1. A6 dualling Randalstown-Castledawson. Is shovel ready NOW. Design work basically completed, contractor appointed and just awaiting cash. Cost up to £140m.
  2. York Street Interchange, Belfast. Design work mostly completed, public inquiry completed but inspector’s report not yet received. Appointment of contractor underway. Could be shovel ready within 8 or 9 months. Cost up to £165m.
  3. A5 dualling Newbuildings to north of Strabane. Design work mostly completed, contractor appointed but public inquiry still to take place. Within a year of being shovel ready. Cost £170m.
  4. A5 dualling south of Omagh to Ballygawley. Design work mostly completed, contractor appointed but public inquiry still to take place. Within a year of being shovel ready. Cost £160m.
    Items 3 and 4 here are collectively referred to as “A5 dualling Phase 1” which the Executive agreed to progress ahead of the rest of the project back in 2012. Confusing, I know.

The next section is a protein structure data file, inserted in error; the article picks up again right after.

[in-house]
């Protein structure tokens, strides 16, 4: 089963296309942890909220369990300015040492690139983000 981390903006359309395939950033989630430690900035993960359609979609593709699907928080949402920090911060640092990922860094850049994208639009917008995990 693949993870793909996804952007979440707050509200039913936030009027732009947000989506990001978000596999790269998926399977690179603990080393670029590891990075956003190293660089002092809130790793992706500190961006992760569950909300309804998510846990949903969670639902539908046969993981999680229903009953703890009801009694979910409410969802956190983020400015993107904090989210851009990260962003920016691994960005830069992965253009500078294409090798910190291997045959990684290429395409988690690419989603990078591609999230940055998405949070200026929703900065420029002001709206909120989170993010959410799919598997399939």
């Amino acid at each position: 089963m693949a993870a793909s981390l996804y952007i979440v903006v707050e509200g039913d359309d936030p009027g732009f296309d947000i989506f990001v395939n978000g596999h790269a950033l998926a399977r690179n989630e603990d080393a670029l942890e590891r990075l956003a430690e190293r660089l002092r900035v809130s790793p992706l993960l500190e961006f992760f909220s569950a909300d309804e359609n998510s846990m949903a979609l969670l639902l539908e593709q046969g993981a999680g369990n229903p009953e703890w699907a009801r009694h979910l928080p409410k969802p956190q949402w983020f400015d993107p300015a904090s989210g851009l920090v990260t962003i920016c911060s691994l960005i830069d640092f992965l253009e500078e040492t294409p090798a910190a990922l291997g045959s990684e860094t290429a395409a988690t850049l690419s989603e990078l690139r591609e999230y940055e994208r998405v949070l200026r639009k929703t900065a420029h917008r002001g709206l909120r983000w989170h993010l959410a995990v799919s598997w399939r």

5. A6 dualling Derry-Dungiven including Dungiven Bypass. Majority of design work completed, public inquiry completed, report received but DRD has not yet issued its response. Process for appointing contractor not yet begun. Could be shovel ready within a year or so if this was made a priority. Cost up to £420m for the whole project, or up to £65m if the Dungiven Bypass element is decoupled and built separately.
  6. A24 Ballynahinch Bypass. Design work at advanced stage. Public inquiry to take place January 2016. Could be shovel ready within two years. Cost up to £50m.

This budget in the first instance covers just the next single financial year, 2016-17 (April to March). While £384m of capital funding is provided to the new “Department for Infrastructure”, this is not broken down in the document into its components (roads, water, electricity etc) so we can’t say too much right now on exactly what that money is going towards.